There have been advancements in knowledge about long COVID, and what lingering symptoms look like — for example, loss of taste or smell, brain fog, and inability to concentrate. Sufferers may also experience new heart and kidney conditions, excessive fatigue, and difficulty breathing. Long COVID symptoms vary from person to person and don't depend on age, the severity of the initial acute COVID-19 infection, or the quality of a person's health prior to infection.

"We understand more about the impacts, biologically, but we don't have all the answers to be able to say who becomes a long-hauler or who doesn't," Dr. Natalie Lambert, an associate research professor at Indiana University School of Medicine who researches long COVID, told Salon. "But what it feels like to me right now is that a lot of long-haulers feel like they're sort of stuck."

Lambert said she frequently receives emails from people who have had long COVID for over a year.

"They have tried every possible avenue to talk to every doctor that they could find and afford," Lambert said. "And they are still so sick that their lives have been severely impacted."

Lambert and her colleagues are currently working on research on how to get long-haulers relief from their symptoms as soon as possible. In February, Lambert co-authored a case study published in The Journal for Nurse Practitioners which described the recovery of two middle-aged women who, by chance, found that antihistamines greatly improved their daily functions after suffering from long COVID.

"We really need to get symptom management higher on everyone's agenda," Lambert said. "We need to figure out what long COVID is, why it happens and what it does — but there's this other huge need for people who are already long haulers, to try to figure out how to get them some relief and some functionality back."

 A long-hauler who asked to remain anonymous initially got infected with COVID-19 at the end of March 2020. She had what she describes as a "mild infection," which turned into two years of dealing with post pericarditis pain, dysautonomia, small fiber neuropathy, chronic insomnia, histamine issues, chronic fatigue syndrome and internal tremors and vibrations.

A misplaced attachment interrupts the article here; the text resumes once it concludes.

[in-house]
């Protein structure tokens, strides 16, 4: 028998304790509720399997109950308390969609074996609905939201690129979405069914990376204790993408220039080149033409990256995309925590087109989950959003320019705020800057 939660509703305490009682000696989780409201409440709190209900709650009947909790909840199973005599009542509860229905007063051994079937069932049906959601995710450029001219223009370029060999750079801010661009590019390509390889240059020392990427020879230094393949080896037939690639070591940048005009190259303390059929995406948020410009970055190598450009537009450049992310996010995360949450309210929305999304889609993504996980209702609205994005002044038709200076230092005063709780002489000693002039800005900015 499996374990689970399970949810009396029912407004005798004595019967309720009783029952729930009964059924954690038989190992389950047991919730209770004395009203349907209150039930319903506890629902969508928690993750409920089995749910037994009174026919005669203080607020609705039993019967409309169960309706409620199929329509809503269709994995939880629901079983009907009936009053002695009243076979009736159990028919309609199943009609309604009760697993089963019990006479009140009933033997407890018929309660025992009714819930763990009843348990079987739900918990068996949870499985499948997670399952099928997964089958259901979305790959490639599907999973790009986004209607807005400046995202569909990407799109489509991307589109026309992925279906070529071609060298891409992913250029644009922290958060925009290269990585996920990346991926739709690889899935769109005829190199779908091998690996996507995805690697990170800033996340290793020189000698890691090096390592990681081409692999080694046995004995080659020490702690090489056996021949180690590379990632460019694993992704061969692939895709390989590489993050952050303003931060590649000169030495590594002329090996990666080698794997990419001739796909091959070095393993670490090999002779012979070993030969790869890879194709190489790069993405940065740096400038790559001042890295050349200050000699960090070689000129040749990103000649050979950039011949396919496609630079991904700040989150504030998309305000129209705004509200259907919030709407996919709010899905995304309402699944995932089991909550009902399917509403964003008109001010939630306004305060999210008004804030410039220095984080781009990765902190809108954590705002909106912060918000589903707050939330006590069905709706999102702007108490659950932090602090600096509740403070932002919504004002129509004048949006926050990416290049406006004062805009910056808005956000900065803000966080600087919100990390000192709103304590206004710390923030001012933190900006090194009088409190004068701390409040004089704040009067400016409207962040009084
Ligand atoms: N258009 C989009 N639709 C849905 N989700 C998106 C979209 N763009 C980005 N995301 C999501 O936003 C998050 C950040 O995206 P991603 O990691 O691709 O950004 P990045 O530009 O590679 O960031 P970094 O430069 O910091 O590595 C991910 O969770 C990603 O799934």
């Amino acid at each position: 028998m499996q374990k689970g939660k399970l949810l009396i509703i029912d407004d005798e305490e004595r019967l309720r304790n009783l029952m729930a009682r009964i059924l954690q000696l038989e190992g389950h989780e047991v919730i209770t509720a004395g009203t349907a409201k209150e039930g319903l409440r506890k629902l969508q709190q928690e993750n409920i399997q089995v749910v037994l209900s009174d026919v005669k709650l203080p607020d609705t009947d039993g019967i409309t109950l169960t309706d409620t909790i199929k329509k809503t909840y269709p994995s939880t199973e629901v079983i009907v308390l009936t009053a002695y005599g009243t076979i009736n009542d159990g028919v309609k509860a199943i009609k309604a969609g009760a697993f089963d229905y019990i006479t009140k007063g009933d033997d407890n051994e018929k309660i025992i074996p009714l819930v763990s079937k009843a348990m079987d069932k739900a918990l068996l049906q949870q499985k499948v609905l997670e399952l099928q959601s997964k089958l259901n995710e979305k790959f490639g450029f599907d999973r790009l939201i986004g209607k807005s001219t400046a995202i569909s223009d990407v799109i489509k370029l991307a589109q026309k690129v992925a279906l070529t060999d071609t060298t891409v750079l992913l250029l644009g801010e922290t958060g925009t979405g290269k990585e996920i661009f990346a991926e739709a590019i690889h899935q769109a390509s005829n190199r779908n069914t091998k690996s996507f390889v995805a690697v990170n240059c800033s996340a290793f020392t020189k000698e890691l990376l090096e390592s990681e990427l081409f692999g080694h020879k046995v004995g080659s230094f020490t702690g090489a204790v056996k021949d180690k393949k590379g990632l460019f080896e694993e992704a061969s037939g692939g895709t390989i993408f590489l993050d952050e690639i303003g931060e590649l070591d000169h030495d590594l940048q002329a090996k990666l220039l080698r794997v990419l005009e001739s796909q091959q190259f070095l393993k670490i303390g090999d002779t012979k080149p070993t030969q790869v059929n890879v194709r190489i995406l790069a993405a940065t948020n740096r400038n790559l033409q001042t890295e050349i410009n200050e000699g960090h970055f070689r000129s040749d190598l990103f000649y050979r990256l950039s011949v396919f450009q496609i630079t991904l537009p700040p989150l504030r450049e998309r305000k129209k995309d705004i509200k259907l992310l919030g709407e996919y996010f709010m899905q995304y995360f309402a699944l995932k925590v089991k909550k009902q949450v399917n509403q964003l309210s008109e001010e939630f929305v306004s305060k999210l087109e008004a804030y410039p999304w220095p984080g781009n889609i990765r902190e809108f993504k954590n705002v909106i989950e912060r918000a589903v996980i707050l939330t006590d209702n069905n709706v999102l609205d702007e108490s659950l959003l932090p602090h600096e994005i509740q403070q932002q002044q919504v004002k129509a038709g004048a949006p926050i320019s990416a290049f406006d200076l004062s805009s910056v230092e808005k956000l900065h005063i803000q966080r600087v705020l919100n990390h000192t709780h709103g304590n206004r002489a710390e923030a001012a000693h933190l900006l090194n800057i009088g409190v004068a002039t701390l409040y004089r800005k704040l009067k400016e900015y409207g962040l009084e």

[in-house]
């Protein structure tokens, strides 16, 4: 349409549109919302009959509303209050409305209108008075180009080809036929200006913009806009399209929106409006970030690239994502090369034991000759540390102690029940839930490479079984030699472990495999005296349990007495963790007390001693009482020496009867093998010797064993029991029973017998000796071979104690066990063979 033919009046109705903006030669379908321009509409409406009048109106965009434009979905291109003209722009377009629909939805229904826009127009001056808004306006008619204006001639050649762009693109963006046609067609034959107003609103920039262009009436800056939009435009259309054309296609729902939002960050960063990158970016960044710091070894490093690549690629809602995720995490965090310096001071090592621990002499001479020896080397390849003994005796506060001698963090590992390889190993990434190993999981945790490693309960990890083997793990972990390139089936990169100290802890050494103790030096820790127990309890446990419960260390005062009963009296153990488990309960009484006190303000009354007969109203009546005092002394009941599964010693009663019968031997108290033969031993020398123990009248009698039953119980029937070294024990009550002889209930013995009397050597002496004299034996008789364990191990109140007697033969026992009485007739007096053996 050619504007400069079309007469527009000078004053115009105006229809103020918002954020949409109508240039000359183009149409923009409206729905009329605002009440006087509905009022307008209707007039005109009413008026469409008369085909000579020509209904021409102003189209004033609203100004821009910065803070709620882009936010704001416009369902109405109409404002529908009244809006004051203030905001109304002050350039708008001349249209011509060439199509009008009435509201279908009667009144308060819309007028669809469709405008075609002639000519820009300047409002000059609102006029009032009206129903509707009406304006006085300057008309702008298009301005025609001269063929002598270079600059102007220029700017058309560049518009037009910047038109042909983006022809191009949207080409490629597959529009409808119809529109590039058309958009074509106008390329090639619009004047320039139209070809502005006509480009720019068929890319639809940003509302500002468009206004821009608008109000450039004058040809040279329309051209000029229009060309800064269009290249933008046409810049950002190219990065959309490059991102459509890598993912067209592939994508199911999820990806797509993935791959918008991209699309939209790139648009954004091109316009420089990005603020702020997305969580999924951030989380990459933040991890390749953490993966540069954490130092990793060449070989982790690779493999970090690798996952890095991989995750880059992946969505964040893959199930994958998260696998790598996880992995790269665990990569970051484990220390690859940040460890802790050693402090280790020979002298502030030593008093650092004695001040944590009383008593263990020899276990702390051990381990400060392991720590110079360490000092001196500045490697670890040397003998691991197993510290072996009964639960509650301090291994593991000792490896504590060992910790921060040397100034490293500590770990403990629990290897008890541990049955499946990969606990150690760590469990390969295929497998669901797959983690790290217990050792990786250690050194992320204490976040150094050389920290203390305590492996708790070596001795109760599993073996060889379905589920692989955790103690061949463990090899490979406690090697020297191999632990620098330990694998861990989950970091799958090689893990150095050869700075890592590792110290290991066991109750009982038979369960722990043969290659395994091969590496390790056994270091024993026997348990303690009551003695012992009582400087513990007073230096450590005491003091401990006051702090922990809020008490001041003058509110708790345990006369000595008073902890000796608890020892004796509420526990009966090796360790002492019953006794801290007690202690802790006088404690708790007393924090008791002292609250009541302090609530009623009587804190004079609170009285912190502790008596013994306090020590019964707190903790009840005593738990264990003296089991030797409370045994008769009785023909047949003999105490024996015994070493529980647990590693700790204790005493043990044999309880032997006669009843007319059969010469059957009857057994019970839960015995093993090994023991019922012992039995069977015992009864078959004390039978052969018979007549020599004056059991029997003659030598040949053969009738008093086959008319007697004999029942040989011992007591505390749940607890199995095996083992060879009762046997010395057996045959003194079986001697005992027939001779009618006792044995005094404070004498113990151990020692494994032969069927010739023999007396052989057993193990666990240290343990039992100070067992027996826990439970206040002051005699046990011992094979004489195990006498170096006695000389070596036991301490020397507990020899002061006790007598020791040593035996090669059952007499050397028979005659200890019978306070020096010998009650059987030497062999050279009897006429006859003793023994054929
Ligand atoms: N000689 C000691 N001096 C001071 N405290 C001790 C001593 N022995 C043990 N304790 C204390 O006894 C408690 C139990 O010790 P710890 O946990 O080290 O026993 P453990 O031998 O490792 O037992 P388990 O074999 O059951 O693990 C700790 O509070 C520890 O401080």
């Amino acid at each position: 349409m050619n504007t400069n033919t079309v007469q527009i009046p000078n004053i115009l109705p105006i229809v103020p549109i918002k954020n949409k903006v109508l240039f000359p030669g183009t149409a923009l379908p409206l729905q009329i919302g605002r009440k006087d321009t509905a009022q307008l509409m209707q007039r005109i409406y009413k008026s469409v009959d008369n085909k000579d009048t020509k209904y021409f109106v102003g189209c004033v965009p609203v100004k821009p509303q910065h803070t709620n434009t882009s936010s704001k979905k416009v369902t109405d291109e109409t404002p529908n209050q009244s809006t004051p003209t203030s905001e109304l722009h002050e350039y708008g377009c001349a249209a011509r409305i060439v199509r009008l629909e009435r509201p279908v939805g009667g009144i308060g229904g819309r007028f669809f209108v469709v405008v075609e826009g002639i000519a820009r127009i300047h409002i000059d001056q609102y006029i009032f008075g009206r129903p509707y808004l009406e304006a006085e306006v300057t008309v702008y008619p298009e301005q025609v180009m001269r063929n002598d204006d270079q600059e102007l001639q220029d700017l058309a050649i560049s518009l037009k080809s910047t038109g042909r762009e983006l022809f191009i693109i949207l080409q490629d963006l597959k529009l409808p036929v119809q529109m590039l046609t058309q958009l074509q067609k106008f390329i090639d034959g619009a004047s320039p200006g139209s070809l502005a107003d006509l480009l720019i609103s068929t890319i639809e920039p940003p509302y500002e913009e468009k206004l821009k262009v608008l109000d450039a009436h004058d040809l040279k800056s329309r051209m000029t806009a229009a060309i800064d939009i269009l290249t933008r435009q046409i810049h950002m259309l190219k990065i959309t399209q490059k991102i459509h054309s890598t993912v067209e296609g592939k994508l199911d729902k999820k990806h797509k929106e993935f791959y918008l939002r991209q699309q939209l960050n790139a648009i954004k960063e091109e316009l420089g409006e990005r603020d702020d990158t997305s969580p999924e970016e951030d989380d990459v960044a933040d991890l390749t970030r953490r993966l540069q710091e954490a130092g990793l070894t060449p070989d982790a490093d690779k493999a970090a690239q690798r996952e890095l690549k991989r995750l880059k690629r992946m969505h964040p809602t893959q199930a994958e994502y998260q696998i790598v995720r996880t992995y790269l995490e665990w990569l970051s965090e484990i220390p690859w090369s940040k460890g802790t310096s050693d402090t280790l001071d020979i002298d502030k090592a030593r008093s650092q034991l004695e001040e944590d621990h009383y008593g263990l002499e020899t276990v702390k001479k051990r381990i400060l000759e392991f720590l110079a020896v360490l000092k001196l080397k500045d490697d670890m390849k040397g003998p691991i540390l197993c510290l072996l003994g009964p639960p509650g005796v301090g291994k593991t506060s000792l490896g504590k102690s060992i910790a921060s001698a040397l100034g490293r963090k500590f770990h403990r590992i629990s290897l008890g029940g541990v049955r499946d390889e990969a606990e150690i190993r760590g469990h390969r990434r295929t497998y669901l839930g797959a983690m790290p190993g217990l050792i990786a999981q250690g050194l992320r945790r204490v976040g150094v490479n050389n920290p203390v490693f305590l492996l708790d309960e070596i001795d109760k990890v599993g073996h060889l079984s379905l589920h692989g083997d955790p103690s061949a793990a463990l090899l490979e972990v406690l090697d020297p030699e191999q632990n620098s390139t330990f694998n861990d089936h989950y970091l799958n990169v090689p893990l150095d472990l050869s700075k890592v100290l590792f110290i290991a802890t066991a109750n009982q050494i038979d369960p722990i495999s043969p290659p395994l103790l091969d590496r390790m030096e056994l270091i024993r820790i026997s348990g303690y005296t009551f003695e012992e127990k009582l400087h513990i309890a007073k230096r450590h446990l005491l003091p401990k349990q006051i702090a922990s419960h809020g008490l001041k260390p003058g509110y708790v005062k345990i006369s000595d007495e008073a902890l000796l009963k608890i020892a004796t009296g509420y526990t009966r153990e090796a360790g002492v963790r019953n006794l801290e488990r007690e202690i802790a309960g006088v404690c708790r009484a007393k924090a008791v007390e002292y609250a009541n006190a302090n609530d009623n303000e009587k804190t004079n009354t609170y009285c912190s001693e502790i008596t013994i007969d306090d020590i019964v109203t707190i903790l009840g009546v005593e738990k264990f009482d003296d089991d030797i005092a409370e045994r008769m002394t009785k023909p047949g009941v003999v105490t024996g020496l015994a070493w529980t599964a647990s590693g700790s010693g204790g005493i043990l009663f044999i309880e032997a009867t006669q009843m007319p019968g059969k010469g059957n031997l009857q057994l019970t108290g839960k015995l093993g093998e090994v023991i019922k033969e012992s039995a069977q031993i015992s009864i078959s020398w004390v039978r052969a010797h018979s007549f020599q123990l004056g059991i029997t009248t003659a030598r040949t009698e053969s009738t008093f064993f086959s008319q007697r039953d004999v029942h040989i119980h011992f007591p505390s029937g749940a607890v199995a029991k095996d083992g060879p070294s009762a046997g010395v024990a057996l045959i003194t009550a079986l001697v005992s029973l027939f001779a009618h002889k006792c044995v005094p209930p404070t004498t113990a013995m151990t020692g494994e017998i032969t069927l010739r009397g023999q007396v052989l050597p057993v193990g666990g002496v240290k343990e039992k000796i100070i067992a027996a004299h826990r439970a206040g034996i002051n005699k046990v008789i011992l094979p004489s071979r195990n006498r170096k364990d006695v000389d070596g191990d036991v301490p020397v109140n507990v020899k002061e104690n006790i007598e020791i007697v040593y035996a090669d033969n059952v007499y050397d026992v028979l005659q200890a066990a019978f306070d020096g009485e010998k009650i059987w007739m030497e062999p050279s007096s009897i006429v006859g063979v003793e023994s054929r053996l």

The long-hauler described the toll on her body as "enormous."

"For my first year, it was just 'don't die,' literally being in my bed, and not sleeping because I was really sure I wasn't going to make it," the long-hauler said, adding that there were be stretches of 14 to 18 days where she'd go without sleeping. She said she did not feel comfortable with the widespread lifting of restrictions.

"I basically just live in my home in my studio apartment and manage my symptoms on a day to day basis with supplements and medications," the long-hauler said. "I've seen about 45 doctors in the last two years."

On a "good day," she can get up, feed herself, maybe pay the bills on the computer — but she can't be in front of the computer for too long because of the stress and strain it puts on her eyes and brain.

Katherine Hansen, who was stricken with COVID-19 back in March 2020, is still seeing doctors frequently to find relief from her symptom at the University of Washington's post COVID-19 rehabilitation facility. Formerly a pilates instructor, now a real estate agent, she is no longer able to function "24/7" like she used to before the pandemic. Hansen sometimes suffers from extreme fatigue, and paralyzing muscle pain in her upper arm.

"I don't want to say I'm never going to fully recover, but I just hope to be better than I am today," Hansen told Salon. "It just would be nice to have more answers."

Read more on long COVID:

By Nicole Karlis

Nicole Karlis is a senior writer at Salon, specializing in health and science. Tweet her @nicolekarlis.

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Acute Covid Chronic Fatigue Syndrome Covid-19 Long Covid Reporting